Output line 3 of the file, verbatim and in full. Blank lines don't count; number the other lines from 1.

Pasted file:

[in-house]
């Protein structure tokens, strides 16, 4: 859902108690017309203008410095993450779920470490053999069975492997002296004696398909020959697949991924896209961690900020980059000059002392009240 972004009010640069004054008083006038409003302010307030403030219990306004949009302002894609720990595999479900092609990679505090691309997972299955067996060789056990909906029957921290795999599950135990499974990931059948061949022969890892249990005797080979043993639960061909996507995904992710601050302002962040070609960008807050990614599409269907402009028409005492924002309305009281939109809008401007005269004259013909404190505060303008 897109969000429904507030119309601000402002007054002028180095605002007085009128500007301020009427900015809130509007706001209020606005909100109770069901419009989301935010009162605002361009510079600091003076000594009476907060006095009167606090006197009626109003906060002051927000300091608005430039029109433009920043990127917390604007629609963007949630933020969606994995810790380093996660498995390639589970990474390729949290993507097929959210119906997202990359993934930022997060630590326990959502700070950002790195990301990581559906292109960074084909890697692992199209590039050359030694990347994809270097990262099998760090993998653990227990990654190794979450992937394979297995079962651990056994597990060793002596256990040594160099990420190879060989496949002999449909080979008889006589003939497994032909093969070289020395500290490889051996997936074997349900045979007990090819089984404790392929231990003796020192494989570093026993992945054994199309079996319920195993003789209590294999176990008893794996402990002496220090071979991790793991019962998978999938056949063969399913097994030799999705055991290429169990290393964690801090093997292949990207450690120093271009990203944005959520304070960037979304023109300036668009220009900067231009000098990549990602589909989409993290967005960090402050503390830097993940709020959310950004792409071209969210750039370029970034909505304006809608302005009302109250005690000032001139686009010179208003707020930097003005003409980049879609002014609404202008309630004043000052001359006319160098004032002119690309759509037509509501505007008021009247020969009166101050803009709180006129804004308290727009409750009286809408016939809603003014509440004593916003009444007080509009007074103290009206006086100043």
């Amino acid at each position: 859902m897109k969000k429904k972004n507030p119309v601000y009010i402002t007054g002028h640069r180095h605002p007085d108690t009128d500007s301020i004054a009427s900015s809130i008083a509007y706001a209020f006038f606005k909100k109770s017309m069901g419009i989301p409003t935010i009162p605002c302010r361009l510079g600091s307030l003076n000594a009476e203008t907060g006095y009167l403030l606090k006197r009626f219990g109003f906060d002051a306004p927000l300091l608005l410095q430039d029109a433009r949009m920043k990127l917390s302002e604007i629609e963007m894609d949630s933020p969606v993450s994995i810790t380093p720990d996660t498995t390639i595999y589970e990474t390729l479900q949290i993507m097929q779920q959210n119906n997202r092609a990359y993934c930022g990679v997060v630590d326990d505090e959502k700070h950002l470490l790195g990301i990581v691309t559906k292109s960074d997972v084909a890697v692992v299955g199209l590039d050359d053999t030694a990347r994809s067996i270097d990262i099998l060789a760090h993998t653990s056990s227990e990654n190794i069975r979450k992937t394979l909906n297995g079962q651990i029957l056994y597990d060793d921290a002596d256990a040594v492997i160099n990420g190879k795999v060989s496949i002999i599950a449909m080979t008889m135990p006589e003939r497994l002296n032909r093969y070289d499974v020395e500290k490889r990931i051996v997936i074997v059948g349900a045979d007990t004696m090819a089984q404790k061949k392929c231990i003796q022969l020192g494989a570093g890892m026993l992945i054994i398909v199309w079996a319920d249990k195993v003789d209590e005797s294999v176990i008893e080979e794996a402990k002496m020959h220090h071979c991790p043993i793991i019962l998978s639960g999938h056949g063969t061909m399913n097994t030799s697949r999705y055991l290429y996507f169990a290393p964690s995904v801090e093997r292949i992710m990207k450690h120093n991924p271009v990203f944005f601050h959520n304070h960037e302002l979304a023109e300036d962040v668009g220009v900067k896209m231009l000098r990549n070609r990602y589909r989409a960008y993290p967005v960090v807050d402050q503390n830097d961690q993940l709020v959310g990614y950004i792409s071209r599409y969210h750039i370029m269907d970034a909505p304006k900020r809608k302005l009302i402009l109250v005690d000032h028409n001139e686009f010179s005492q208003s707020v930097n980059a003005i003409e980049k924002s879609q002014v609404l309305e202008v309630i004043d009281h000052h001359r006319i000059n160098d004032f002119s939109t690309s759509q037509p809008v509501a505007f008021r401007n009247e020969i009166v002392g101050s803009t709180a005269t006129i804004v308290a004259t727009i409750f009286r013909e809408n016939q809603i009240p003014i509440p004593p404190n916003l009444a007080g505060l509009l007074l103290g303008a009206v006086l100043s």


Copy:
């Amino acid at each position: 859902m897109k969000k429904k972004n507030p119309v601000y009010i402002t007054g002028h640069r180095h605002p007085d108690t009128d500007s301020i004054a009427s900015s809130i008083a509007y706001a209020f006038f606005k909100k109770s017309m069901g419009i989301p409003t935010i009162p605002c302010r361009l510079g600091s307030l003076n000594a009476e203008t907060g006095y009167l403030l606090k006197r009626f219990g109003f906060d002051a306004p927000l300091l608005l410095q430039d029109a433009r949009m920043k990127l917390s302002e604007i629609e963007m894609d949630s933020p969606v993450s994995i810790t380093p720990d996660t498995t390639i595999y589970e990474t390729l479900q949290i993507m097929q779920q959210n119906n997202r092609a990359y993934c930022g990679v997060v630590d326990d505090e959502k700070h950002l470490l790195g990301i990581v691309t559906k292109s960074d997972v084909a890697v692992v299955g199209l590039d050359d053999t030694a990347r994809s067996i270097d990262i099998l060789a760090h993998t653990s056990s227990e990654n190794i069975r979450k992937t394979l909906n297995g079962q651990i029957l056994y597990d060793d921290a002596d256990a040594v492997i160099n990420g190879k795999v060989s496949i002999i599950a449909m080979t008889m135990p006589e003939r497994l002296n032909r093969y070289d499974v020395e500290k490889r990931i051996v997936i074997v059948g349900a045979d007990t004696m090819a089984q404790k061949k392929c231990i003796q022969l020192g494989a570093g890892m026993l992945i054994i398909v199309w079996a319920d249990k195993v003789d209590e005797s294999v176990i008893e080979e794996a402990k002496m020959h220090h071979c991790p043993i793991i019962l998978s639960g999938h056949g063969t061909m399913n097994t030799s697949r999705y055991l290429y996507f169990a290393p964690s995904v801090e093997r292949i992710m990207k450690h120093n991924p271009v990203f944005f601050h959520n304070h960037e302002l979304a023109e300036d962040v668009g220009v900067k896209m231009l000098r990549n070609r990602y589909r989409a960008y993290p967005v960090v807050d402050q503390n830097d961690q993940l709020v959310g990614y950004i792409s071209r599409y969210h750039i370029m269907d970034a909505p304006k900020r809608k302005l009302i402009l109250v005690d000032h028409n001139e686009f010179s005492q208003s707020v930097n980059a003005i003409e980049k924002s879609q002014v609404l309305e202008v309630i004043d009281h000052h001359r006319i000059n160098d004032f002119s939109t690309s759509q037509p809008v509501a505007f008021r401007n009247e020969i009166v002392g101050s803009t709180a005269t006129i804004v308290a004259t727009i409750f009286r013909e809408n016939q809603i009240p003014i509440p004593p404190n916003l009444a007080g505060l509009l007074l103290g303008a009206v006086l100043s």